ENVIRONMENT- Dynamic Systems Theory
Dynamical systems theorists recognise that within the infinite number of motor patterns possible the brain cannot remember each individual one. To make the motor programming less complex the body ‘encourages the development of functionally preferred coordination or “attractor” states to support goal-directed actions.’ (Glazier et al., 2003).
Within each attractor region (the “neighbourhood” of an attractor) system dynamics are highly ordered and stable, leading to consistent movement patterns for specific tasks. Variation between multiple attractor regions, however, permits flexible and adaptive motor system behaviour, encouraging free exploration of performance contexts by each individual. The paradoxical relationship between stability and variability explains why skilled athletes are capable of both persistence and change in motor output during sport performance. Indeed, variability in movement behaviour permits performers to explore task and environmental constraints in order to acquire stable motor solutions over time and enhance motor learning.
What does that mean for coaching?
I think of a great learning experience as being like a game of pinball. You are constantly trying to work to get the ball in the hole (the attractor state) but the variation that comes from moving in and out of the hole is what creates adaptability.
Set the ‘Challenge’ and the outcome you want. Then sit back and let the body self organise. This is known as Discovery Learning. We are not saying don’t coach. Clearly the athlete may search endlessly for a proper movement solution (and never get the ball in the hole). Athletes may learn poor movements and adopt bad habits. Instead, the coach or trainer can guide the athlete by providing purposeful intent, ideas about where to focus attention, and clues to key perceptual cues. If it was easy to play pinball people would get bored soon.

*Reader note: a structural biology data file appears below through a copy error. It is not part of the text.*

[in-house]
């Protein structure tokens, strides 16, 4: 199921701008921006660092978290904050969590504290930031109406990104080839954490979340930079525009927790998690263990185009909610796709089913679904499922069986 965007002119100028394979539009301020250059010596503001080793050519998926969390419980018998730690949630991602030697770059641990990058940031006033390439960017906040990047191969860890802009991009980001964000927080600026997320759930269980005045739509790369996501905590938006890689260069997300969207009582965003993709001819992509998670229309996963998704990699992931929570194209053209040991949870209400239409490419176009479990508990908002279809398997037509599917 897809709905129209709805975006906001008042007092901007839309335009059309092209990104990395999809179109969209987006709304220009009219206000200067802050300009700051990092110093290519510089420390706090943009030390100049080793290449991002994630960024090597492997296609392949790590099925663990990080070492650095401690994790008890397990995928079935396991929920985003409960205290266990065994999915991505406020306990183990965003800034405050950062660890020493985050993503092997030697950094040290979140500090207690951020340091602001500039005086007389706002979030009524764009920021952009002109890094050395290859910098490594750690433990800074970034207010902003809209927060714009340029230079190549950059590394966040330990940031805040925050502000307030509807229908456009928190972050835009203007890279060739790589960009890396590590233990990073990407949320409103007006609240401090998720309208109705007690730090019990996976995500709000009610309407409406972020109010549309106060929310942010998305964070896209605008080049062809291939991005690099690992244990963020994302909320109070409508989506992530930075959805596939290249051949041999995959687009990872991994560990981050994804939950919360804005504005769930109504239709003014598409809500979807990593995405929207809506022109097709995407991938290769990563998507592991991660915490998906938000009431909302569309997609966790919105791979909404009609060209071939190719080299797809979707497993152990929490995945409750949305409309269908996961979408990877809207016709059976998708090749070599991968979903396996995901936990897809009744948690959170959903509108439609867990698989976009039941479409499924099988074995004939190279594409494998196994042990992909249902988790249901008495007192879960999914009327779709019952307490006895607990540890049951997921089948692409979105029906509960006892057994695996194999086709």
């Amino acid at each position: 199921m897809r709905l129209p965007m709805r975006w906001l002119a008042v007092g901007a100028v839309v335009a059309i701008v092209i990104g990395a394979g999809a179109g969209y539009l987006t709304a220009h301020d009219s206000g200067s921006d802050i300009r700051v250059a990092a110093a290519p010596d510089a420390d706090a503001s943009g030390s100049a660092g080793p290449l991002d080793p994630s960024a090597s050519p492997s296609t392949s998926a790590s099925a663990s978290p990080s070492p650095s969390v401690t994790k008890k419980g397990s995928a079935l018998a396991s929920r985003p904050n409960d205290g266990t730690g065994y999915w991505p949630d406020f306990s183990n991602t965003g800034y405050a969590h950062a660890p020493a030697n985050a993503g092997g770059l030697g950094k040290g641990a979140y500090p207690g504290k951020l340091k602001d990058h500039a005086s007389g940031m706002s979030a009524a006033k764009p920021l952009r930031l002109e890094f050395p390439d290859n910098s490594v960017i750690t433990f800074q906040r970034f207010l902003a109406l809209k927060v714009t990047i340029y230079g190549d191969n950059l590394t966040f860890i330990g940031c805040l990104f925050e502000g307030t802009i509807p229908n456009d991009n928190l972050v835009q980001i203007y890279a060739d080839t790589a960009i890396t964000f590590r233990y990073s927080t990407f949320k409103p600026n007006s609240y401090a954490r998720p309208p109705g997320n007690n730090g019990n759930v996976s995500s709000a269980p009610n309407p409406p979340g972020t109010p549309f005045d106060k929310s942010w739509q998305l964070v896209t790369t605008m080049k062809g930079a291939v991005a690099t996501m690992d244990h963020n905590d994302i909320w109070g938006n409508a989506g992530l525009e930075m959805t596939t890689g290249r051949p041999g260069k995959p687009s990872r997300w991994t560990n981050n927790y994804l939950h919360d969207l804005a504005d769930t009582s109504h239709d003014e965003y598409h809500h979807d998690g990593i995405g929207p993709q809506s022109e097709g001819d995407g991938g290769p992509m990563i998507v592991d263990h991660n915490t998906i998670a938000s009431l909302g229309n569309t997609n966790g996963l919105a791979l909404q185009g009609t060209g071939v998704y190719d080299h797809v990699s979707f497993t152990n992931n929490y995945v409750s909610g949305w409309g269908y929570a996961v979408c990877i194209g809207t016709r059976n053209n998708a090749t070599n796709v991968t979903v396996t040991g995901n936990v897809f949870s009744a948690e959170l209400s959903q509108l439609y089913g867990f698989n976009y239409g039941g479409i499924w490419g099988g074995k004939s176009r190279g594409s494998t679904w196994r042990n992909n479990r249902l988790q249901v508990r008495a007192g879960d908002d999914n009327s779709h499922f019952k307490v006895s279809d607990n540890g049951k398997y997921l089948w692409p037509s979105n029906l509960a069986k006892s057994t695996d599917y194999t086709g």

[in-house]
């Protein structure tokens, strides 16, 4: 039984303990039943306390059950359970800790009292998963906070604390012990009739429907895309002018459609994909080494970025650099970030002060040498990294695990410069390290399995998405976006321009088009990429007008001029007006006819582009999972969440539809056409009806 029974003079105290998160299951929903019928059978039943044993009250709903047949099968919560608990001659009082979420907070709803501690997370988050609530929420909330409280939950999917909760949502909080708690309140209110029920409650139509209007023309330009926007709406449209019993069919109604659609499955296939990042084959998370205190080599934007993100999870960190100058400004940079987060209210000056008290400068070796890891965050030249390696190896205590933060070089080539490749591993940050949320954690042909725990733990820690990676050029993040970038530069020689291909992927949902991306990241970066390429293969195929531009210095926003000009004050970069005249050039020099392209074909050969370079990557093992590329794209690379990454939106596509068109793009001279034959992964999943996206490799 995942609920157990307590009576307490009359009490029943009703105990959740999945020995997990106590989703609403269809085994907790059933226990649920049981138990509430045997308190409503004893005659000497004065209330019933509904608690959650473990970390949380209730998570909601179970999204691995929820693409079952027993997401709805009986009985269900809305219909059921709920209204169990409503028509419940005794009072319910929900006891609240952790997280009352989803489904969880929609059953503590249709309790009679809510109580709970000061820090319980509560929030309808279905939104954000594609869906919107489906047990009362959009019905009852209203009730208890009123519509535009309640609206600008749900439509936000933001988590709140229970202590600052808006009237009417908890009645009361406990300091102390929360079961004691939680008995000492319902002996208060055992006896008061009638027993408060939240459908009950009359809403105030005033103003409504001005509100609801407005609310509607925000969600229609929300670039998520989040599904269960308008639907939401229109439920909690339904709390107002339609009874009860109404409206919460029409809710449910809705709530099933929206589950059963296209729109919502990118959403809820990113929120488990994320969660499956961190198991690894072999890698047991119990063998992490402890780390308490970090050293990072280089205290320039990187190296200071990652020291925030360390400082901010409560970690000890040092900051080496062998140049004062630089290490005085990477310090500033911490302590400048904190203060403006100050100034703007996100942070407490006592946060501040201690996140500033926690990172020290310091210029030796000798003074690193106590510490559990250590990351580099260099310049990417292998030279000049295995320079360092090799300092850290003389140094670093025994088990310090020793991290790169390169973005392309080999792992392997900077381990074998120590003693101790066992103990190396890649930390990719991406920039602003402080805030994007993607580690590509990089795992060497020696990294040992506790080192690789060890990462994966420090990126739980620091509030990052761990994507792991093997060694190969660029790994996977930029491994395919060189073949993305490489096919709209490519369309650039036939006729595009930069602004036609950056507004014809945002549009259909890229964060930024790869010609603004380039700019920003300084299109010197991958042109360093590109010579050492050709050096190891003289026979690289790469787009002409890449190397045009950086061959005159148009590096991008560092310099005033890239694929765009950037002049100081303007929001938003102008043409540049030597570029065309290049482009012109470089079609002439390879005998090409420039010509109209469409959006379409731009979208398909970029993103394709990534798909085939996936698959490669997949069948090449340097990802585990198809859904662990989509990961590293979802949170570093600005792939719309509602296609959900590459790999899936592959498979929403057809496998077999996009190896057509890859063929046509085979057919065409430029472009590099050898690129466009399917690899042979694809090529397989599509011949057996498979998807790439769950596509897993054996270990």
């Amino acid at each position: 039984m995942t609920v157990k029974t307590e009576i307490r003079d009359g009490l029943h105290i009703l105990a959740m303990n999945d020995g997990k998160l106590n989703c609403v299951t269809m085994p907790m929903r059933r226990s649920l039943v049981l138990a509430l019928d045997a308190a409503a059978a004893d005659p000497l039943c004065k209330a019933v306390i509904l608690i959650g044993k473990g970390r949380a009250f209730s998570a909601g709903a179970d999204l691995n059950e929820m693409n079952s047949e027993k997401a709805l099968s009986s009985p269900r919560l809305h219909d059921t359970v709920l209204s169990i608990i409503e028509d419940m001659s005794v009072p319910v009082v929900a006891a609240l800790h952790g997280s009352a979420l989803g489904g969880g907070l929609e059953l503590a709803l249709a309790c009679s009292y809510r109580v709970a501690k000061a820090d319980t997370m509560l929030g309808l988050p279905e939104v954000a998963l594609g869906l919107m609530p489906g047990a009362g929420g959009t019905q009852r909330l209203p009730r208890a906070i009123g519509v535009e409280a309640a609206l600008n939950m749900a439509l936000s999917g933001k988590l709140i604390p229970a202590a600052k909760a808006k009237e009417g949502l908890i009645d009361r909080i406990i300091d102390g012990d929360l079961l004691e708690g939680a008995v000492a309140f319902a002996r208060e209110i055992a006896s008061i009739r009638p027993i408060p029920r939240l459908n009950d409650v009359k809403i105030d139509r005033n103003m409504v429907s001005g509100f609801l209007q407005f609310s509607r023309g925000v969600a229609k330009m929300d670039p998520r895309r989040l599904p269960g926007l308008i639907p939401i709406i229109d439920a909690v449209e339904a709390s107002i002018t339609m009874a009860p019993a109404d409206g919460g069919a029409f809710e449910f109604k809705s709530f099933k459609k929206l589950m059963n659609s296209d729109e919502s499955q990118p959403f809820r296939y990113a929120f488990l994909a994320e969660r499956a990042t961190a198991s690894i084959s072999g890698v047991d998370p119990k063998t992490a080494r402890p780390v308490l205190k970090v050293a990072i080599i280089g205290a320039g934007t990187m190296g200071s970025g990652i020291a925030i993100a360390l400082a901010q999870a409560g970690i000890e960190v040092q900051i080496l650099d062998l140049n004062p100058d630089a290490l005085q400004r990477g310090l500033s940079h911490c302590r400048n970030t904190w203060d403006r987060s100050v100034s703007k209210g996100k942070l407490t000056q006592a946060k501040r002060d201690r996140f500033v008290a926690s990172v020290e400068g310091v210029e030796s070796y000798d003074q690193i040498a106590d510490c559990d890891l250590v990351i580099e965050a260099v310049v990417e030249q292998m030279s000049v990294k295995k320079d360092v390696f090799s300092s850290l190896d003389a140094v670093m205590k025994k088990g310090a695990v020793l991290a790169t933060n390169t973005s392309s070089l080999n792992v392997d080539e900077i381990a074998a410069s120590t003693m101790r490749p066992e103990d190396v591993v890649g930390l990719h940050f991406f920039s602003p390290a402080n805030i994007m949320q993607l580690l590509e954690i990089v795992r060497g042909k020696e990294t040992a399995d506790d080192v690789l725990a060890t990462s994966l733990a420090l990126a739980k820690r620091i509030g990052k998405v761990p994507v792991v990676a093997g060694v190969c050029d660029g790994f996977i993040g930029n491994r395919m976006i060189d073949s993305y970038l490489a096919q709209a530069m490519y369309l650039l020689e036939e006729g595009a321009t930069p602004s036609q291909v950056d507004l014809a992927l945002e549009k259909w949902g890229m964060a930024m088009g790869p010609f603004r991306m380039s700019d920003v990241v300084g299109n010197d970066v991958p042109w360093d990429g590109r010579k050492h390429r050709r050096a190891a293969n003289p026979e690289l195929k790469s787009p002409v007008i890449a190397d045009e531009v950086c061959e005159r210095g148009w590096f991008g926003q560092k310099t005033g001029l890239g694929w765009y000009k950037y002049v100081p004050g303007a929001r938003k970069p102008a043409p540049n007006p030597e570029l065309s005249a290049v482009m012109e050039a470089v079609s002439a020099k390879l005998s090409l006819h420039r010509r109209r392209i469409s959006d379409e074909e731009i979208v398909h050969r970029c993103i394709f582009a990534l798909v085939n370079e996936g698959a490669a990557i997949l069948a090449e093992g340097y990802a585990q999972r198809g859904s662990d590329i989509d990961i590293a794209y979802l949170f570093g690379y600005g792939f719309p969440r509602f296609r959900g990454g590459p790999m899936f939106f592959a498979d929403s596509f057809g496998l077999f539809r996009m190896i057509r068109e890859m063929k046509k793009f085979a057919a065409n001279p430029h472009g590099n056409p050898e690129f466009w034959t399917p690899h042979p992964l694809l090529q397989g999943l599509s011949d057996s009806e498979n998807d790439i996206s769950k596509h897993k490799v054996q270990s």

INSTRUCTION (TASK)- Constraint based Approach
I have wrote about this in great detail in a previous post. You can read the full blog HERE. Discovery learning is about learners solving for themselves how and what movements to make given the SITUATIONAL CONSTRAINTS imposed upon them. We will discover below that the constraints are key aspects of the task we can control to influence the performance of the task. This becomes especially important when we are dealing with more advanced learners whose skilled are more developed.
I always say, your job is not to make them look good!
Beginners will bring their own inherent variability to the party because they are learning to coordinate their body. Advanced athletes will bring less variability and so will need to be challenged further by imposing situational constraints on the Task. These can include changes in position of the body, change in equipment used and also the need to make decisions. The best test is whether the athlete can execute the skill under the constraint of an actual sports performance (open skill environment).
Remember: errors must become unstable for efficiency to emerge
Introduce uncertainty in skills- it leads to learning
Introduce variability in skills- it gives the body system a chance to experience the pattern you want it to discover
FEEDBACK (BODY)- Internal and External Cuing